County health inspectors will continue to enforce the mask mandate at places regulated by the Health Department, which is primarily places preparing or serving food.

Garcia said that county officials don't have a "mask police," but would rather depend on complaints about the use of masks, which will be followed with a phone call. County officials will "work with" business owners, Garcia said, and will attempt to public education efforts to convince business owners to require masking. However, he warned that business owners would face a "three-strikes" policy, and if the county continues to receive complaints, a business owner could be cited $500. The county added that a business could be fined $500 per infraction, and could face "suspension or revocation of its operating permits." 

"This pandemic is not over. There are still hundreds of thousands of people in Pima County who are not vaccinated and who remain at risk for serious illness or death if they contract COVID-19," Garcia said. "The best protection they have until they get vaccinated is for everyone to continue to wear their masks."

Dr. Teresa Cullen, director of the Pima County Health Department, said that the number of vaccinations is accelerating, and praised the news that the county can work with the Federal Emergency Management Agency to establish vaccination sites that could reach up to 210,000 people in the county. However, it will take until early summer for the county to hit the threshold of "herd immunity," when enough people are vaccinated that it becomes unlikely for  COVID-19 to spread in the community. 

"We need between 700,000 and 800,000 people to get vaccinated. We need people to choose to get vaccinated at rates high enough to achieve herd immunity quickly," Cullen said. "If we want to stop wearing masks, we need to stop community spread of COVID-19. And we can’t stop community spread of COVID until we get to herd immunity. So, if you want to stop having to wear a mask, go get your shot."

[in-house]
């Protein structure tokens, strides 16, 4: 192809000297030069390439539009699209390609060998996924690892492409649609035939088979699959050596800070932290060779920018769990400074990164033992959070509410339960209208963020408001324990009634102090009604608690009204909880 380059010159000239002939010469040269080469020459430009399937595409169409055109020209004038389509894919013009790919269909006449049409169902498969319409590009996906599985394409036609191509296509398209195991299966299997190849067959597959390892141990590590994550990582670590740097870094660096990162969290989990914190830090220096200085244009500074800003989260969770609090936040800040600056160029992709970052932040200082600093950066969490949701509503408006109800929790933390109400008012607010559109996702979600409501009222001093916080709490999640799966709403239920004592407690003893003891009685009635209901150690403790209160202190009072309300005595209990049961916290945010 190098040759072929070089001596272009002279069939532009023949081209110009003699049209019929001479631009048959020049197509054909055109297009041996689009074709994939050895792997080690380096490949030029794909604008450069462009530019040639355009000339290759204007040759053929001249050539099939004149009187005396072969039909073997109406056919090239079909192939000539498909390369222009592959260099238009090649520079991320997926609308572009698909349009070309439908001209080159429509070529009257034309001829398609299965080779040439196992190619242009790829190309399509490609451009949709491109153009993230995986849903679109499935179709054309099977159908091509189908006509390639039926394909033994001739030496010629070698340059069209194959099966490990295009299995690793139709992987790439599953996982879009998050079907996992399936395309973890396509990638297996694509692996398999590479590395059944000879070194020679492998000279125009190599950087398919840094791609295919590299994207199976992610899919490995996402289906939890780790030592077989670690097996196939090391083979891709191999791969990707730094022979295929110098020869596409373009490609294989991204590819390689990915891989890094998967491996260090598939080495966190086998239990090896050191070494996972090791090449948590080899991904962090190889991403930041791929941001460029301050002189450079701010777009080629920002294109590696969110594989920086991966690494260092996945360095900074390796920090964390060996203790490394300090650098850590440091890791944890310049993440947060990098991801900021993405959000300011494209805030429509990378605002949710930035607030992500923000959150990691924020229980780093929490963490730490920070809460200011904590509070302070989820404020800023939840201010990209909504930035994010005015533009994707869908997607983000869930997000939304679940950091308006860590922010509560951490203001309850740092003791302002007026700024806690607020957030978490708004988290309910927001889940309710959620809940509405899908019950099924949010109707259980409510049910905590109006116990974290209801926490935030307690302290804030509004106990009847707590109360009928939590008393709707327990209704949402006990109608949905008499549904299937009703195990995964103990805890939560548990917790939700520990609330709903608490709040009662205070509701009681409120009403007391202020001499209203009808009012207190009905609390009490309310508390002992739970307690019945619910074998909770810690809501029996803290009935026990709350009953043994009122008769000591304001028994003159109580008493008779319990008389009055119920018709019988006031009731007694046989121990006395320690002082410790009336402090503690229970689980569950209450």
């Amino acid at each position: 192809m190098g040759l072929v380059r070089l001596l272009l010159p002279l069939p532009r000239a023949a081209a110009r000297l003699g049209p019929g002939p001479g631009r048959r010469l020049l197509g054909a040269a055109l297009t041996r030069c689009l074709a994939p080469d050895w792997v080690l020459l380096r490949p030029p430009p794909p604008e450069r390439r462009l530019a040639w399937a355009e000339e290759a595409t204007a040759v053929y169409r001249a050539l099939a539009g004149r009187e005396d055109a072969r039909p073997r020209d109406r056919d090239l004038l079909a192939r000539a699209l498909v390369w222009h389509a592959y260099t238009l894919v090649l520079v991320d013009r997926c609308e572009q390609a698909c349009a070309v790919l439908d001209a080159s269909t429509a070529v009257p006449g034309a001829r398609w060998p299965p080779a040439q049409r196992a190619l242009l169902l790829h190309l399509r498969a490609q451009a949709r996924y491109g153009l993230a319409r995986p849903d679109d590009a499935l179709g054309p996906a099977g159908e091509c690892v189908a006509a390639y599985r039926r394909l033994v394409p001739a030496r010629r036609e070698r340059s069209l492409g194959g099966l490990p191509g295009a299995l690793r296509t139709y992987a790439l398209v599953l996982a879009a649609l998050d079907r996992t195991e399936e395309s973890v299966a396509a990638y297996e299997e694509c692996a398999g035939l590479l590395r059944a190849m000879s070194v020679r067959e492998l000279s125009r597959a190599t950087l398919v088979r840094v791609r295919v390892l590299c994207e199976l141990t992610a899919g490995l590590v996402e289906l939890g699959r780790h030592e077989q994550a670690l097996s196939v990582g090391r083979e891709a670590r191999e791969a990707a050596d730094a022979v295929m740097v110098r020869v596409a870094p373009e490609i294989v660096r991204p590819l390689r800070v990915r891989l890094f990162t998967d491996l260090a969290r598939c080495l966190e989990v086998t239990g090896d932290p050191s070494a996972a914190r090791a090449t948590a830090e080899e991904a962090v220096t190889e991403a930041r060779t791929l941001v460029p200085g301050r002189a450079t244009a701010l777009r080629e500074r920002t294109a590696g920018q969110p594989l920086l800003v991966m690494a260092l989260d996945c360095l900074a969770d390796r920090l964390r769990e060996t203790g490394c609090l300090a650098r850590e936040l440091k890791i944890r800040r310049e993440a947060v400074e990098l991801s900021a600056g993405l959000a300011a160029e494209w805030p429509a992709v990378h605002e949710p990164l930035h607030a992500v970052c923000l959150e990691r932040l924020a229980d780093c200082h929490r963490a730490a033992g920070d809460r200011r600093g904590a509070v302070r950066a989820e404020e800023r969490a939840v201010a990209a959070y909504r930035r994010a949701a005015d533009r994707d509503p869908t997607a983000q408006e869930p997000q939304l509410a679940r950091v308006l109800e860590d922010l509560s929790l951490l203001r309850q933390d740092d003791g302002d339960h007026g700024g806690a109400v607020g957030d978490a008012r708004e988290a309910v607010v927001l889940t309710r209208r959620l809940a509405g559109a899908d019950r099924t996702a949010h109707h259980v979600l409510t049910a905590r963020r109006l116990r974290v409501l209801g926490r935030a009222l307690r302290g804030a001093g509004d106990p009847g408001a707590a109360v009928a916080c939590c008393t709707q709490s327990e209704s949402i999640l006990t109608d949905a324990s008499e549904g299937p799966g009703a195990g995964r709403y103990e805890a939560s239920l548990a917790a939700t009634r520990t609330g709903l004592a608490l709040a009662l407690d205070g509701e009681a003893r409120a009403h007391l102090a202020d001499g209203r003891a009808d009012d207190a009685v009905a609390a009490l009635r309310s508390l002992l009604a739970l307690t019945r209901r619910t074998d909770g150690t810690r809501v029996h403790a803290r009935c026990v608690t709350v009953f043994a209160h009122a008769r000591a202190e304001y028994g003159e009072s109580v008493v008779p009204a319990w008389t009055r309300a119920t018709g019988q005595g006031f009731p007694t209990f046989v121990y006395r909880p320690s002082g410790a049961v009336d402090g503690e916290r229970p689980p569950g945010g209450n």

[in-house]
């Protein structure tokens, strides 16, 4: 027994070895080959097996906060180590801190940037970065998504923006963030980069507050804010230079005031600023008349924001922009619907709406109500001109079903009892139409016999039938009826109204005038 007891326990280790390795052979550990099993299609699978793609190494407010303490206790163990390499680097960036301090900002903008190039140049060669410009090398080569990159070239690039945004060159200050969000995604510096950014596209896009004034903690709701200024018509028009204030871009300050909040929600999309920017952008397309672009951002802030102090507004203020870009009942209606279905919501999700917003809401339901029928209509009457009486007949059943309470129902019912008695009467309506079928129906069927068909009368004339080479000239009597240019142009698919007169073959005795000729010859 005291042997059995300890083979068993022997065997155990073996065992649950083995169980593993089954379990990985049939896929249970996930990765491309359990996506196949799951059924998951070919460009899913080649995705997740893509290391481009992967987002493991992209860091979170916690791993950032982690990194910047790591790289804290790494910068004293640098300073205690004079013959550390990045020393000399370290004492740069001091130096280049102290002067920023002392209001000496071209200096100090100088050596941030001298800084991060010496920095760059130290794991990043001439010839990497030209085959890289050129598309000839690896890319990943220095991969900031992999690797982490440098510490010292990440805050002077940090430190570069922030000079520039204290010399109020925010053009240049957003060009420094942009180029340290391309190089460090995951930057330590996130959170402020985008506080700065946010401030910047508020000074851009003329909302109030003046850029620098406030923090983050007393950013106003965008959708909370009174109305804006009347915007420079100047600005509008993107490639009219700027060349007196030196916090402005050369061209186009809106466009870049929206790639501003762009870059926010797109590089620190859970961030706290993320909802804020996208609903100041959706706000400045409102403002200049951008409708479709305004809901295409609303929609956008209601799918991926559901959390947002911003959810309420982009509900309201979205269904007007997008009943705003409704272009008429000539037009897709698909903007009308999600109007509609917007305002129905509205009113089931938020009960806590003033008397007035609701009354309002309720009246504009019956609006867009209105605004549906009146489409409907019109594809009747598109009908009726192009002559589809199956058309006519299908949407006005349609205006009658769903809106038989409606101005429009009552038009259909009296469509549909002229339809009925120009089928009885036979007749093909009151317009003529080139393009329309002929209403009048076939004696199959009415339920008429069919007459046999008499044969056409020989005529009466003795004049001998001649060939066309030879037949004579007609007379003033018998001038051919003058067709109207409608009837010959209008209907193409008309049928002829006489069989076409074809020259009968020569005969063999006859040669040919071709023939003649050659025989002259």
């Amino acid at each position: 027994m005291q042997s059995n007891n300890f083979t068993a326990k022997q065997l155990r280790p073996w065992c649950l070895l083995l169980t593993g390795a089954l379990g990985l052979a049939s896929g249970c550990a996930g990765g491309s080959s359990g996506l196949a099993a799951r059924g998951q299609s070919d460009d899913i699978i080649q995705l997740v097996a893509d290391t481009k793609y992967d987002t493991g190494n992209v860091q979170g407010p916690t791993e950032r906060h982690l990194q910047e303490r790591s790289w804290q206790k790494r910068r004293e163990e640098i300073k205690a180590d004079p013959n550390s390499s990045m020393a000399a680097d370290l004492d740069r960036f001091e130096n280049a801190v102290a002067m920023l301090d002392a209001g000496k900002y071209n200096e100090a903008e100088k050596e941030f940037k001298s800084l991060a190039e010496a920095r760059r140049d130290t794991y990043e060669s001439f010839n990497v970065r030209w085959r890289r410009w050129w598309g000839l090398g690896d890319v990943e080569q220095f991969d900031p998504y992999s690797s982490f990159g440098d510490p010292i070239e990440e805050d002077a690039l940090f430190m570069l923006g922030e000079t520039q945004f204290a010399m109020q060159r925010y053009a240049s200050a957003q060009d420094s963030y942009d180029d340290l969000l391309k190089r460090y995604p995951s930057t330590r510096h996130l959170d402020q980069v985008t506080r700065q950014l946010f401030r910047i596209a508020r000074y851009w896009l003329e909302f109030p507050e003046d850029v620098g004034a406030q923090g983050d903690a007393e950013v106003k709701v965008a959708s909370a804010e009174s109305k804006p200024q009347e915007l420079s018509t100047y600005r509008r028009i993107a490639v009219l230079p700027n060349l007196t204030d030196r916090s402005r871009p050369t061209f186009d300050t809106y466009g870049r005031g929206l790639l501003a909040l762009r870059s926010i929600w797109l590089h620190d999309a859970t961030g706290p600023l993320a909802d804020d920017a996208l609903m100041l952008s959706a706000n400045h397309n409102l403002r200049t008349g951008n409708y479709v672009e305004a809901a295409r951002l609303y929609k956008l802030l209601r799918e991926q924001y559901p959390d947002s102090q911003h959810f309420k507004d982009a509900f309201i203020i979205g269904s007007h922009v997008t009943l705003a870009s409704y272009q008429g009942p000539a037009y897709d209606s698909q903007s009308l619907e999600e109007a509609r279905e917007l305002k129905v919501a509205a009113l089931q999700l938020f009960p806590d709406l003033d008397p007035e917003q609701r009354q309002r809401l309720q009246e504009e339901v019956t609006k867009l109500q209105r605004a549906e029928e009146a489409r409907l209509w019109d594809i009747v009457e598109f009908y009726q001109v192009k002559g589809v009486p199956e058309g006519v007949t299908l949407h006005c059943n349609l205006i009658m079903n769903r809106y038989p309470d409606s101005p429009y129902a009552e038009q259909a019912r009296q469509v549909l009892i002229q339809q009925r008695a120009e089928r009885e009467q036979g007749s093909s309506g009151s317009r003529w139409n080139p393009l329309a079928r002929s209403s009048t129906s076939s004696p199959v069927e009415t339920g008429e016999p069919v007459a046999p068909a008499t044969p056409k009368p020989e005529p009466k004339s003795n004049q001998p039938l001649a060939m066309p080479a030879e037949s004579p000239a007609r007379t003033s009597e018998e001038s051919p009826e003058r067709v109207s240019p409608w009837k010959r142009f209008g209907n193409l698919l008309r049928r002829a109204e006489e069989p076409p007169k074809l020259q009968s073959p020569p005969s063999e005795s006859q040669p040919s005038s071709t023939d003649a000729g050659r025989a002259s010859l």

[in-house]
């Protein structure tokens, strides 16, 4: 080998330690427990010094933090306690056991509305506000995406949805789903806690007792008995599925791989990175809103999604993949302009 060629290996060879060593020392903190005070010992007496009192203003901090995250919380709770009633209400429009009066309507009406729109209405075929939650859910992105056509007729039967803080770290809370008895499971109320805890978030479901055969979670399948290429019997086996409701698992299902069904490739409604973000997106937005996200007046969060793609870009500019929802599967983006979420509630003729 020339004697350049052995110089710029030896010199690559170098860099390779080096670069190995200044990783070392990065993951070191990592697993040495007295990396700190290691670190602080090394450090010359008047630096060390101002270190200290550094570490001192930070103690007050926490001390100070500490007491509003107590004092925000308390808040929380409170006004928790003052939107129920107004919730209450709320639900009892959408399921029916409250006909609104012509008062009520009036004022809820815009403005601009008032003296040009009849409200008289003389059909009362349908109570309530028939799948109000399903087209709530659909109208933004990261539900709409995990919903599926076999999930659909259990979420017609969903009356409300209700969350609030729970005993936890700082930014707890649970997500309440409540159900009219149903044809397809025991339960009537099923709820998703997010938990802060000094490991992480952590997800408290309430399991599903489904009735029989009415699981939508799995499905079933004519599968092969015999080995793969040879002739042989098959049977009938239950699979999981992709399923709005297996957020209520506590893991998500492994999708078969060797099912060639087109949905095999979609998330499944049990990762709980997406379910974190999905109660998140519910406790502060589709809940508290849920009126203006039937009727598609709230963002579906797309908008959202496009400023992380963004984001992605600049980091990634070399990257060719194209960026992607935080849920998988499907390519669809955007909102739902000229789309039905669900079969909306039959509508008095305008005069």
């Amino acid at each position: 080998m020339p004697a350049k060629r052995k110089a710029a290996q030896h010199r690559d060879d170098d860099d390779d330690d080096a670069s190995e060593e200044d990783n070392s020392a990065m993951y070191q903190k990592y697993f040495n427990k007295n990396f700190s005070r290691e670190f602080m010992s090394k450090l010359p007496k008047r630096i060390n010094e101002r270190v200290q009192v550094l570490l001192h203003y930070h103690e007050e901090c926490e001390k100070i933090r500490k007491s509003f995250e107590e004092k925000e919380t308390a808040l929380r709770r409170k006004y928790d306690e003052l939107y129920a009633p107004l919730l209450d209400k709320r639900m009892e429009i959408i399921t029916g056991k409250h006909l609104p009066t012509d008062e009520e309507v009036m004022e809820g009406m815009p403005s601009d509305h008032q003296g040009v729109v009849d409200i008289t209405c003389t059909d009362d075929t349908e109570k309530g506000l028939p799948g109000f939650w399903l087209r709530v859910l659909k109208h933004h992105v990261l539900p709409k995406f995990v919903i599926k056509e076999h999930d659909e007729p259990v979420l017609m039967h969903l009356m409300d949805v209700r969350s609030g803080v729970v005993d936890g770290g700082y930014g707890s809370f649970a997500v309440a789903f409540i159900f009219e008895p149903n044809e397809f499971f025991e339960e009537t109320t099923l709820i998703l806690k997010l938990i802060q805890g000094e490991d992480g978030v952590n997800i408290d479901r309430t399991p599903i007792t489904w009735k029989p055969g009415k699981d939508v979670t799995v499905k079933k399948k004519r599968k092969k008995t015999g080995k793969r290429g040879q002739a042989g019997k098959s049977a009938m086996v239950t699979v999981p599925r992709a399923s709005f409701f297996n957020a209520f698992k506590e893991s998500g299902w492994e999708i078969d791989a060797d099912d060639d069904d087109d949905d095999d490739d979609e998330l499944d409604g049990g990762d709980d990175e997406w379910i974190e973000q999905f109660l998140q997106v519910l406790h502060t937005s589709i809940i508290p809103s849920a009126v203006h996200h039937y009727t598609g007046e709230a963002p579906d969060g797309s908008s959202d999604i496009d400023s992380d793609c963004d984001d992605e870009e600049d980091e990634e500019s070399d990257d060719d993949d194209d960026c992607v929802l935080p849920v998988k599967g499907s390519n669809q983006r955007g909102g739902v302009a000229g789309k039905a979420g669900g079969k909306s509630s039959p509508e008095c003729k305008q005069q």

Garcia said it was important to get people to "adhere to this fairly easy measure." 

"We cannot  pretend that the behaviors that we're engaged in, in public don't impact the health and well-being of others," he said adding that "this is not forever." Rather it was only a matter of time before the county reaches 75 percent vaccine coverage. Currently, more than 3.3 million doses of the vaccine have administered state-wide, and nearly 1.3 million people have been fully-vaccinated. 

In Pima County, more than 28 percent of people have been vaccinated, not including those vaccinated by the state-run point-of-delivery based at the University of Arizona—which has covered nearly 80,000 people, according to figures from the Arizona Department of Health Services. 

"In another two to three months, we will have achieved a level of vaccination that allows this community to take a deep breath, but we're not there yet," he said. "I know that feels onerous, I know that feels tiring—people are sick of it, I'm sick of it. But the deaths, and cases, and the hospitalizations are real," Garcia said, adding that the county still endures more cases than the number of cases reported on Memorial Day week in May 2020. 

"If we want to have a normal fall, we need to invest now," he said.